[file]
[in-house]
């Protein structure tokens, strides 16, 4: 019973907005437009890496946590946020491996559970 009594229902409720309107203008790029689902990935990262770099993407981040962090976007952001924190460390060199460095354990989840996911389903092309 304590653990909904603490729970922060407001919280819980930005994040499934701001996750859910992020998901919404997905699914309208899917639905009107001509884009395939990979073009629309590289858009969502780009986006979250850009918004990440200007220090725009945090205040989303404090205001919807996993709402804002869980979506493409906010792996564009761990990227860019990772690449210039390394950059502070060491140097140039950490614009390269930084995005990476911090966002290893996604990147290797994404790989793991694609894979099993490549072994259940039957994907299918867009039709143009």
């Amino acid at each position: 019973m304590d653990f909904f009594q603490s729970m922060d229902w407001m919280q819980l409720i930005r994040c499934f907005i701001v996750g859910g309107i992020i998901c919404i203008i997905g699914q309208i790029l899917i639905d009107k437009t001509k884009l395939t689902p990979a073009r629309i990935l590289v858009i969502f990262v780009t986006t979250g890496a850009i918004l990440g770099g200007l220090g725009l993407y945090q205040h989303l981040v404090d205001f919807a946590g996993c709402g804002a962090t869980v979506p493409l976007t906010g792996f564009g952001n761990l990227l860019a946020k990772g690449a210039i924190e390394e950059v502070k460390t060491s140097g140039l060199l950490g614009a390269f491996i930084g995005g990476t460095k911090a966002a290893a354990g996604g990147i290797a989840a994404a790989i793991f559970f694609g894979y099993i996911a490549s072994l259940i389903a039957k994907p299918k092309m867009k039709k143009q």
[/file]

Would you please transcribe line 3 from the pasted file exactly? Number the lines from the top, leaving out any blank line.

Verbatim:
């Amino acid at each position: 019973m304590d653990f909904f009594q603490s729970m922060d229902w407001m919280q819980l409720i930005r994040c499934f907005i701001v996750g859910g309107i992020i998901c919404i203008i997905g699914q309208i790029l899917i639905d009107k437009t001509k884009l395939t689902p990979a073009r629309i990935l590289v858009i969502f990262v780009t986006t979250g890496a850009i918004l990440g770099g200007l220090g725009l993407y945090q205040h989303l981040v404090d205001f919807a946590g996993c709402g804002a962090t869980v979506p493409l976007t906010g792996f564009g952001n761990l990227l860019a946020k990772g690449a210039i924190e390394e950059v502070k460390t060491s140097g140039l060199l950490g614009a390269f491996i930084g995005g990476t460095k911090a966002a290893a354990g996604g990147i290797a989840a994404a790989i793991f559970f694609g894979y099993i996911a490549s072994l259940i389903a039957k994907p299918k092309m867009k039709k143009q």